Zinc Toxicity

Zinc Toxicity: Overview

Excess zinc is toxic.  Too much zinc will interfere with the metabolism of other minerals in the body, particularly iron and copper.

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Zinc toxicity, along with an induced copper deficiency, is becoming more of a problem as the routine and chronic use of large doses of zinc becomes more common.  Those on long-term supplementation should be monitored for zinc and copper status.

Causes and Development

Symptoms of zinc toxicity occur after ingestion of 2gm of zinc or more.

Conditions that suggest Zinc Toxicity:

Autoimmune

Autoimmune Tendency

Prolonged large doses of zinc may, by lowering manganese levels, increase susceptibility to autoimmune reactions.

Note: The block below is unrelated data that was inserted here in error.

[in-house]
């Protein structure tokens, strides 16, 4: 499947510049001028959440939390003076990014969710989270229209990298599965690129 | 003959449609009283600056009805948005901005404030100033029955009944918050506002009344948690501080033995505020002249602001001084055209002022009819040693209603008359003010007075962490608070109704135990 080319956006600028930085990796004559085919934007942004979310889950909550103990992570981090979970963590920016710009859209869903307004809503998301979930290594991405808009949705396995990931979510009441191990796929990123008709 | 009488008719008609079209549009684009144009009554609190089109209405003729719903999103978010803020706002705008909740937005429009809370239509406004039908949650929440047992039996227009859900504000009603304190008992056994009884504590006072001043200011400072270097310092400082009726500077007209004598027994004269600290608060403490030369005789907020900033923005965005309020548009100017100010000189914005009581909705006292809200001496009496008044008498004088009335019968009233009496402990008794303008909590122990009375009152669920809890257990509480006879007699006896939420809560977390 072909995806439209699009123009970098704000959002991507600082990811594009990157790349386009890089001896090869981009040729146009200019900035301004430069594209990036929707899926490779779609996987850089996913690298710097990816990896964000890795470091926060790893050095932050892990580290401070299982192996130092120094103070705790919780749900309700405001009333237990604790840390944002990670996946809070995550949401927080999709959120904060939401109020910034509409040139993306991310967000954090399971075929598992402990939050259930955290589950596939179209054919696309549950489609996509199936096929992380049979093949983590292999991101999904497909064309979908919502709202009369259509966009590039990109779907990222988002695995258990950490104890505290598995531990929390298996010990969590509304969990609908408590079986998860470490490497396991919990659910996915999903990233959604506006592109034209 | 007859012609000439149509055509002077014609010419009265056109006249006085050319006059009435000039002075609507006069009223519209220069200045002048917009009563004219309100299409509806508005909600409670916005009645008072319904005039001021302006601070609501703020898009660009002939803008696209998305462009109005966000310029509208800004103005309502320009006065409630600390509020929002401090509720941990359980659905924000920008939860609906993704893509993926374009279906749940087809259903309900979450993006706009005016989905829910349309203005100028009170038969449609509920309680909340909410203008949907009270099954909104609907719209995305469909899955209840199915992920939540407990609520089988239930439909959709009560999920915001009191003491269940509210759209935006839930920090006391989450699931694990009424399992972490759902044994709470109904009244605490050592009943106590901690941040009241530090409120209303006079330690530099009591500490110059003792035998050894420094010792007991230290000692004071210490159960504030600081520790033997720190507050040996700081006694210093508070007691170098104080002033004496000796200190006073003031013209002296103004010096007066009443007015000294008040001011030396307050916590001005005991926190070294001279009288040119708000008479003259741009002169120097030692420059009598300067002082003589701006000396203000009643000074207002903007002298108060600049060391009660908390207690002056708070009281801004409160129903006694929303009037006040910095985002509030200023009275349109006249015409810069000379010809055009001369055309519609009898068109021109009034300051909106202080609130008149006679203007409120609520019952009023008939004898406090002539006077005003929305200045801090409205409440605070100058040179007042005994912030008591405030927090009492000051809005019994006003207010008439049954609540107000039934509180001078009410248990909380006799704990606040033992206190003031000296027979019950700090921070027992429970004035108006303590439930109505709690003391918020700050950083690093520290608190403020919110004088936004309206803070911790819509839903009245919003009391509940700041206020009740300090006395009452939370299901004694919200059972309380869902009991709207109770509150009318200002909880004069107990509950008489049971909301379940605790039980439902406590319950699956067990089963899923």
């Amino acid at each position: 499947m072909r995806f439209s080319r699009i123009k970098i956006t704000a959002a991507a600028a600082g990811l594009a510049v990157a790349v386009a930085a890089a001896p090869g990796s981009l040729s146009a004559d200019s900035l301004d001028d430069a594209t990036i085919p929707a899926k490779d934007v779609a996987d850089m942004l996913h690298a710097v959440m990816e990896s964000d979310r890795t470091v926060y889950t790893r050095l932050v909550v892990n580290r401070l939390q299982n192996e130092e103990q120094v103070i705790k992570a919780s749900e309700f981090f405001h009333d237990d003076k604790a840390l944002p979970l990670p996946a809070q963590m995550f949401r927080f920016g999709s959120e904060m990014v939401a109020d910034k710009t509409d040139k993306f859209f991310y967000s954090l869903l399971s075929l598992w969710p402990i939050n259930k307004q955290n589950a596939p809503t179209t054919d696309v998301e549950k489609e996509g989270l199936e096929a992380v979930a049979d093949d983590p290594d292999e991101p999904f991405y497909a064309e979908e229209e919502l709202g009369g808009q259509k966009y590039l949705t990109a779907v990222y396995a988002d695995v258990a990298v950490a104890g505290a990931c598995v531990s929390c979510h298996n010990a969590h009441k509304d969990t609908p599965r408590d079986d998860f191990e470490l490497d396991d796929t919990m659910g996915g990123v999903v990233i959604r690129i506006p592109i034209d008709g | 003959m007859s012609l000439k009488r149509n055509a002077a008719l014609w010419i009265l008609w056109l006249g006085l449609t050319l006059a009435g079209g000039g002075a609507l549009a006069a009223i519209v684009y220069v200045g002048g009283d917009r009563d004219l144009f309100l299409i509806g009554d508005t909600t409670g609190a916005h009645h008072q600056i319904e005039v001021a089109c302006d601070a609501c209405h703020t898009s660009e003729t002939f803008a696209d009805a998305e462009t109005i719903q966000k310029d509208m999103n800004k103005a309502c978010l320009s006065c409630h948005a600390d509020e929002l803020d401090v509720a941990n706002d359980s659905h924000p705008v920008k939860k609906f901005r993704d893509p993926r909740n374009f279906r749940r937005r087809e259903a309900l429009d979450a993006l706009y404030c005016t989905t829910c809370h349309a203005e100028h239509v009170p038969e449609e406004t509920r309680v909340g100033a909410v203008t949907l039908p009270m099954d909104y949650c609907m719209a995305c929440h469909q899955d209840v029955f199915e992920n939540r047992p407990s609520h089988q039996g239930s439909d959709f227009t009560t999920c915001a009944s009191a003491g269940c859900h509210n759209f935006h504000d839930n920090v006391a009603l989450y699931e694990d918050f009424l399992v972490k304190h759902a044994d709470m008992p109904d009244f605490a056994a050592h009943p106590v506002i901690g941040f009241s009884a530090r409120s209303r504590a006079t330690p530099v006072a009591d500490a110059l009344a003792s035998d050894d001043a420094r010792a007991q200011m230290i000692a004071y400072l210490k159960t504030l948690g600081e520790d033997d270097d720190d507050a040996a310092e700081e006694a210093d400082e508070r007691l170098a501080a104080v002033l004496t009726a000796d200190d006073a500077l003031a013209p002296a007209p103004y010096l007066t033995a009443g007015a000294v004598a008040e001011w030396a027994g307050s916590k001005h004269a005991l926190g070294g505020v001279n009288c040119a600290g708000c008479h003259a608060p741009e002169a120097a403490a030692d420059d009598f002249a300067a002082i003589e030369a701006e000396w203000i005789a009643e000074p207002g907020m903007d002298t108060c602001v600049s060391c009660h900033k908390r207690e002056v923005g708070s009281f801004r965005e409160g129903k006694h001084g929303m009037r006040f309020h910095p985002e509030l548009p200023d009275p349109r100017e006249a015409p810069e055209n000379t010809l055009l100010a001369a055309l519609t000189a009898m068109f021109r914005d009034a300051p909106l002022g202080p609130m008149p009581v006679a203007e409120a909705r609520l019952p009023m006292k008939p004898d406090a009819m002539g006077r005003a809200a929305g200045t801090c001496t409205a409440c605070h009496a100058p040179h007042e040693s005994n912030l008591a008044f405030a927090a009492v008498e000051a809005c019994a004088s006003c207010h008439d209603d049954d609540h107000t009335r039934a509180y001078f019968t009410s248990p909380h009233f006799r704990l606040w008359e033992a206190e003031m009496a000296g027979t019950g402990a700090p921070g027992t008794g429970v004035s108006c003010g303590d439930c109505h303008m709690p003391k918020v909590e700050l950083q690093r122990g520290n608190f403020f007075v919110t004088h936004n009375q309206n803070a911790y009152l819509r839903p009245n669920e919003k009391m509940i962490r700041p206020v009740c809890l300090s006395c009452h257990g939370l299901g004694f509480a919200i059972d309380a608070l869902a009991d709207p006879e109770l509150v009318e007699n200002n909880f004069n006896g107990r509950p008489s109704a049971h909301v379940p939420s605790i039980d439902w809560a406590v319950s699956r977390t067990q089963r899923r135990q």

Nutrients

Manganese Requirement

An insidious effect of excess zinc over a period of years is the reduction of serum manganese, 90% of which is contained in the erythrocytes.

Risk factors for Zinc Toxicity:

Supplements and Medications

Much zinc supplementation

Long term administration of high doses of zinc require monitoring zinc status and should be consumed with small doses (2mg) of copper.

Counter-indicators

Recommendations for Zinc Toxicity:

Lab Tests/Rule-Outs

Test for Manganese Levels

Zinc causes a decrease in serum manganese levels.

Mineral

Copper

Low doses of copper will help restore the imbalance between zinc and copper caused by long term excessive zinc intake.

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